113 Vaughan Literature
Alfred K. Siewers teaches and researches environmental approaches to literature, premodern/medieval and Celtic literature, fantasy literature, and traditions of nature in English poetics and epic from Chaucer to Coleridge and Cooper.
He is Nature and Human Communities Initiative faculty coordinator at the Bucknell Environmental Center, and senior fellow at the Environmental Residential College. A former staff writer with the Chicago Sun-Times and The Christian Science Monitor, he also helps to supervise/advise media internships for English majors.
Environmental Humanities, Traditions and Theory of Nature Writing, Medieval Literature, Celtic Literature, Susquehanna Valley Studies
Current Projects and Research Interests
My work focuses on the intersection of poetics, landscape and ecological restoration. It draws on environmental phenomenology, deep ecology, ecosemiotics, embodied mind sciences, and especially premodern traditions of nature including Eriugena, Dionysius, desert asceticism, Welsh and Native American stories and practices--along with English poetic and epic literary traditions of nature. Current projects include an edited collection Reimagining Nature, a book The Green World of English Literature, and a study of the intersection of early American ecopoetics and native traditions in the Susquehanna Valley.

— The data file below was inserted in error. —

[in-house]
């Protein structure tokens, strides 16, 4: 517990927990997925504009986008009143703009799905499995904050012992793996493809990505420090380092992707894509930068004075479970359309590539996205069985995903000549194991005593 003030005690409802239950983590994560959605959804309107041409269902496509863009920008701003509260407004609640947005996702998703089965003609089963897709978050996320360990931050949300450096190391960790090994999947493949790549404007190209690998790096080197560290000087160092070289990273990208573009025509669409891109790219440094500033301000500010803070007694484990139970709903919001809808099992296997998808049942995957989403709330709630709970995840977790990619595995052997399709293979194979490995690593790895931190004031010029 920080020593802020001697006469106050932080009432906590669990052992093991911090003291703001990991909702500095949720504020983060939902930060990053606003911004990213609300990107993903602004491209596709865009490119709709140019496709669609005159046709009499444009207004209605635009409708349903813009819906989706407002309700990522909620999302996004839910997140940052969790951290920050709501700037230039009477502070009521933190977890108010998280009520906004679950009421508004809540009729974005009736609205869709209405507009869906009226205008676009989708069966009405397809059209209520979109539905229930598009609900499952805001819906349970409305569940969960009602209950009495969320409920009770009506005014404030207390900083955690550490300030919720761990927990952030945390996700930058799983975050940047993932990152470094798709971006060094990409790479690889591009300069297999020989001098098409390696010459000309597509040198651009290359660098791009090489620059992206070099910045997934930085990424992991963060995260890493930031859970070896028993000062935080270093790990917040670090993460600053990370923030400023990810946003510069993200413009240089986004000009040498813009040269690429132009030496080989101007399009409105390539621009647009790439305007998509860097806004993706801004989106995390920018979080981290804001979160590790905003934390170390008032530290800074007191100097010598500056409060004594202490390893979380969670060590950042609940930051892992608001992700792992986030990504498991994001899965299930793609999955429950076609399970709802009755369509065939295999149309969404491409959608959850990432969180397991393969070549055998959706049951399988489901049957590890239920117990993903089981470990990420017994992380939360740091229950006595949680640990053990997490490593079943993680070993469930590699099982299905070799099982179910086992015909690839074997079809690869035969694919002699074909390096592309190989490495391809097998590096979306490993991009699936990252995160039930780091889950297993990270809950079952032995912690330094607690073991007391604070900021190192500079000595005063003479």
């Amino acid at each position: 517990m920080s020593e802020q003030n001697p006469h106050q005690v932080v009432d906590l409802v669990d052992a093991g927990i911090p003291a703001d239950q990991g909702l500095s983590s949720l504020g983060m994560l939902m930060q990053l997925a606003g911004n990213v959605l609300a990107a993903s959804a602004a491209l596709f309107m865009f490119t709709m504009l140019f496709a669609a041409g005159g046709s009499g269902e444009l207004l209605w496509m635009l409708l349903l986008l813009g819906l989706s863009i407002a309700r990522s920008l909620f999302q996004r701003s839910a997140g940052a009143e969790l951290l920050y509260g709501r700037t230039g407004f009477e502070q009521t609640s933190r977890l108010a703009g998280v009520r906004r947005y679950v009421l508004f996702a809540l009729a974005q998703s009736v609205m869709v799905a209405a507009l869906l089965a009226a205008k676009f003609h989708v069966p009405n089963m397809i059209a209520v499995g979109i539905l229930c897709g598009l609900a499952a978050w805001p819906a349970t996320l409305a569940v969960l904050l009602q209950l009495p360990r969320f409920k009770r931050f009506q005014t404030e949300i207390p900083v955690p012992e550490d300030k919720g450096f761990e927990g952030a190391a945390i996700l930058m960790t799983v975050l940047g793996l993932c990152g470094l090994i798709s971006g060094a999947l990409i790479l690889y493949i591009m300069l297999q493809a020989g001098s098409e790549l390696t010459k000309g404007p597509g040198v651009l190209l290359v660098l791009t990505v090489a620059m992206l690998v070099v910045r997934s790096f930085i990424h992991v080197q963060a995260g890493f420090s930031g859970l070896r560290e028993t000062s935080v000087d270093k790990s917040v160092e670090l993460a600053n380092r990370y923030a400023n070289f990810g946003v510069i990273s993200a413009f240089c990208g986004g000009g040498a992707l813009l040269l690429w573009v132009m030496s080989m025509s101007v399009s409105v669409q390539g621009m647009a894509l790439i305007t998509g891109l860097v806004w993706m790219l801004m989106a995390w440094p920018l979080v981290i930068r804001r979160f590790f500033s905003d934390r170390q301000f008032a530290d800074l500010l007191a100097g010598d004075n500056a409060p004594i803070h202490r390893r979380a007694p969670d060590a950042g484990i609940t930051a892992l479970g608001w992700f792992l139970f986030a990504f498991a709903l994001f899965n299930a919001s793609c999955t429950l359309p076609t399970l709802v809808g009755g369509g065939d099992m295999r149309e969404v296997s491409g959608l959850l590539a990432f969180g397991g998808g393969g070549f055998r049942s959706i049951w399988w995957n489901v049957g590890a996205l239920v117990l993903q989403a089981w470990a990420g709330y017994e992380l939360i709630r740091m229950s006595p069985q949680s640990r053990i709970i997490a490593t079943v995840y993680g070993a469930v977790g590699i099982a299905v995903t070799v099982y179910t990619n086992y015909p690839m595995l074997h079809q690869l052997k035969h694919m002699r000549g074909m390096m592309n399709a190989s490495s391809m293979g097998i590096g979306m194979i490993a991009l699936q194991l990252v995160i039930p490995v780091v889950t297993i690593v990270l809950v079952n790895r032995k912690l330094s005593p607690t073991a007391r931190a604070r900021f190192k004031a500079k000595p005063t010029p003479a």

"Pre-Modern Ecosemiotics: The Green World as Literary Ecology," in The Space of Culture-The Place of Nature (University of Tartu Press 2011)
"Ecopoetics and the Origins of English Literature," in Environmental Criticism for the Twenty-First Century (Routledge 2011)
"Spenser's Green World," Early English Studies (2010)
"Ecocriticism" in A Dictionary of Cultural and Critical Theory 2d. ed. (Wiley-Blackwell 2010)
Review of Ents, Elves and Eriador: The Environmental Vision of J.R.R. Tolkien in Studies in Medieval and Renaissance Teaching (2010)
Strange Beauty: Ecocritical Approaches to Early Medieval Landscape (Palgrave Macmillan, 2009)
Tolkien's Modern Middle Ages, co-editor with Jane Chance (2005; paperback edition 2009)
Review of Batu-Angas: Envisioning Nature with Alfred Russel Wallace in Temenos Academy Review (2009)
"Landscapes of Conversion: Guthlac's Mound and Grendel's Mere as Expressions of Anglo-Saxon Nation-Building," in The Postmodern Beowulf (West Virginia University Press 2007)
"The Greyest-Greenest-Bluest Eye: Colours of Martyrdom and Colours of the Winds as Iconographic Landscapes," Cambrian Medieval Celtic Studies 50 (2005): 31-66
Bucknell's Presidential Award for Teaching Excellence, 2007; Maxwell Award for Administrative Excellence, co-winner, 2008. Two students of mine won Maxwell Prizes for their work in environmental humanities, 2007 and 2009.